There are many shows on television that deserve spinoffs, and in the modern age of IP driven television, they can be more important than ever. FX continues to show it’s ability to program to corners of the television market by crafting niche shows. However, one of their undeniable successes over the past decade came from Kurt Sutter and “Sons of Anarchy” in 2008. Featuring strong turns from Charlie Hunham, Ron Pearlman, Katey Segal, and Maggie Siff, the show became a sensation. This makes it no surprise that FX would go back to Sutter for his spinoff. “Mayans M.C.” takes a rival gang from the SAMCRO world, and dives into a new club to create a familiar but potentially better show in the process.
“Mayans M.C.” follows Ezekial “E.Z.” Reyes (J.D. Pardo), a prospect for the Mayans Motorcycle Club. His older brother Angel (Clayton Cardenas) joined the group years earlier. EZ had his own run-ins with the law, forcing him to become a CI for the DEA. His father Felipe (Edward James Olmos) tries his best to protect EZ while running his store. The Mayans are also contracted to work under the cartels, represented by the brutal Miguel (Danny Pino). Miguel’s wife Emily (Sarah Bolger) is taken hostage by rebels fighting against the cartels, and their son is stolen. She calls on EZ, whom she shared a three-year-relationship with, to find her son.
The cast seems ready for the roles, and quickly flash strong moments. Sutter uses Olmos sparingly, increasing his effect on the show despite limited screen time. Pardo brings a haunted feel to the episodes, often looking beyond what’s occurring in front of him towards a deeper meaning. He’s gifted with some interesting character traits, but above all else, he is guilty about the way he has lived his life. It’ll be curious to see how he develops.
Perhaps the standout above all others is Pino, best known for his work on “Law & Order: SVU” for a few seasons. On that show, he showcased rage in spurts. Here, he embraces that element of his performance and makes it central to his character. He brings an intensity that establishes him as a big bad quickly. He does a lot of subtle character work that makes him stand out in the crowded ensemble.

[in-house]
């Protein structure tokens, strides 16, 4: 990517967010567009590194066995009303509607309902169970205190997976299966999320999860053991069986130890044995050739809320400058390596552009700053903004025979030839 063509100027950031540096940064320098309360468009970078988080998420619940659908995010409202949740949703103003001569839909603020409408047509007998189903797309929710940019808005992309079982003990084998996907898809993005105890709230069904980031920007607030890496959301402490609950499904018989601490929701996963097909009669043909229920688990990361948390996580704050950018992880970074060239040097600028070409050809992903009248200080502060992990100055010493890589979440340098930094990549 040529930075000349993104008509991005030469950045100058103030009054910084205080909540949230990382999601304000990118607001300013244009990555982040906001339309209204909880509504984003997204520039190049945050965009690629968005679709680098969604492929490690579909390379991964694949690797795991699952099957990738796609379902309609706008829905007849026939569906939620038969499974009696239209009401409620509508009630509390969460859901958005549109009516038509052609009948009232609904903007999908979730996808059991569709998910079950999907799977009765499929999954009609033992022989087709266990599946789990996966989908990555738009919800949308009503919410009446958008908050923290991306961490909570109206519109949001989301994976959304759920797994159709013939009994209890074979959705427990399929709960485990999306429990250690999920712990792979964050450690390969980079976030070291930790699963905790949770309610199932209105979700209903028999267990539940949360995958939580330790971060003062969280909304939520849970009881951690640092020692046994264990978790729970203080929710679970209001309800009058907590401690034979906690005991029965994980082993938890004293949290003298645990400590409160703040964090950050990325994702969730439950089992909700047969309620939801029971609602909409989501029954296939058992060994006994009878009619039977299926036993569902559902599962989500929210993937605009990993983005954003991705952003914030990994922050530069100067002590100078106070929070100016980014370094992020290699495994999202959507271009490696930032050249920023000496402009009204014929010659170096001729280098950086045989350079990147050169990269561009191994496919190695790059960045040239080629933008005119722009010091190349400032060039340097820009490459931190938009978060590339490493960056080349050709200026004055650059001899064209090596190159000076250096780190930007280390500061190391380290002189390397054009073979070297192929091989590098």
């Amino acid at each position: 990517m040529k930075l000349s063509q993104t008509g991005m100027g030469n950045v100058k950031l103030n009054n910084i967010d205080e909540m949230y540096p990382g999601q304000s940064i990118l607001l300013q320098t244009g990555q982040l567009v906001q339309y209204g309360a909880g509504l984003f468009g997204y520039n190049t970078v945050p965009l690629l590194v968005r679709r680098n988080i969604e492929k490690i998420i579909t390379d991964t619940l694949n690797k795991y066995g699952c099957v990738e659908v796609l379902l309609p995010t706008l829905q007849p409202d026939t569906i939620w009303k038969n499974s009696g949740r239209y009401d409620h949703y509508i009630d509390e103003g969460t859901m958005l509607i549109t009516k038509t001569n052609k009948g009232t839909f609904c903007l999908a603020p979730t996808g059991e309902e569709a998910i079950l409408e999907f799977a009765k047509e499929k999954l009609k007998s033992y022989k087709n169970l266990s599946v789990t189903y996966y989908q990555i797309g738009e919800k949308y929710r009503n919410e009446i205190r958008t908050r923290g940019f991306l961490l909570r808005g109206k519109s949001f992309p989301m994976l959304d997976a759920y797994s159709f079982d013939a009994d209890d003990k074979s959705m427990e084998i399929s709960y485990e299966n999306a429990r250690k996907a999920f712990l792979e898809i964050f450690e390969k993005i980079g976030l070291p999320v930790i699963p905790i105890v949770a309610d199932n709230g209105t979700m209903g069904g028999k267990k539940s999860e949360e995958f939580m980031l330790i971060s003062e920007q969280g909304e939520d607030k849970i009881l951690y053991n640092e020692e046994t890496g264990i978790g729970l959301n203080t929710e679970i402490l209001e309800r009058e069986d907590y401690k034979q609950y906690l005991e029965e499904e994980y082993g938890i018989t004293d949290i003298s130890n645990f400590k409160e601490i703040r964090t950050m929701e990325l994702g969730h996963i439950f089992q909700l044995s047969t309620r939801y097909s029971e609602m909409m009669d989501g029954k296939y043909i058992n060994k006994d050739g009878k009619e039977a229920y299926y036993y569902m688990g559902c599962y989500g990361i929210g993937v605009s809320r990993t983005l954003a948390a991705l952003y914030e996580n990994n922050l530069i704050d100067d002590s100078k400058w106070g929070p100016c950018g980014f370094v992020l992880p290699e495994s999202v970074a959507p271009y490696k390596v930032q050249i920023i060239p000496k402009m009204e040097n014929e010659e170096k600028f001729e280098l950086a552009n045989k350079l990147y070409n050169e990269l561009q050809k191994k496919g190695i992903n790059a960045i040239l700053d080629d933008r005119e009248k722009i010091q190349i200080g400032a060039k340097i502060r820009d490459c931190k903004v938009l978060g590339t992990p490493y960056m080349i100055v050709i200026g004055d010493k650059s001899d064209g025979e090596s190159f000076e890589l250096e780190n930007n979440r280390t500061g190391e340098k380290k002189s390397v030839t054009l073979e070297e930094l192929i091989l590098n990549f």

Women often took over in “Sons” and this continues to be the case here. While we don’t get the most information on our female characters early, they get more development after the pilot. Bolger looks to have the range to pull off a character living a double life. That will almost certainly be a necessity down the road. Sutter’s shown the ability to write a doomed romance with levels, so Bolger and Pardo will need to play well off each other. Rebel leader Adelita (Carla Baratta) forces your eyes to gravitate to her when she’s on screen. She showcases charisma and poise, creating a strong faction to stand against the cartels.
The beginning of the show jumps us right into the action, as the Mayans are held at gunpoint during a heist. The violence of the “Sons of Anarchy” world quickly escalates as shootouts become common. Sutter shows the violence with a laissez-faire attitude, which both helps and harms the narrative. In doing so, there’s a fair argument that Sutter wishes to portray how insane it is that gang violence has become an everyday occurrence in the Latino community. Yet it also feels callous to portray it with upbeat music and almost comedic underpinnings at times.
However, that does help “Mayans M.C.” feel like a real world. These characters, even those new to it, are used to a world of violence. That makes the actors reactions to extreme violence, such as a dismemberment or being burned with boiling water, pop in the audience’s mind. It’s an interesting tactic that could pay dividends in the long term.
This show gets off to a fast start, but there are some potential pitfalls. The basic setup to the first season is not unlike “The Departed,” with an informant going deep undercover. It’s likely that will not be sustainable over a five-season show. While there are sure to be twists and turns, the undercurrent of melodrama exists below the surface. That melodrama eventually undid the storytelling of “Sons,” so it’s possible here too. The pacing can be a little odd at times as well, which could rear its head down the road. It’ll be curious to see how this one evolves.
Overall, “Sons” fans should embrace “Mayans M.C.” as an exciting new chapter. There’s clearly talent on board, and the ensemble looks strong. Some fans may have hesitation due to the perspective shift, but this one feels fresh and unique. It’ll be curious to see how the diversity shift helps “Mayans” develop. The extra culture should help Sutter keep an eye on diverse storytelling. With some standing out over the first couple episodes we’re off to a good start. “Mayans M.C.” can stand on its own without any “Sons of Anarchy” needed.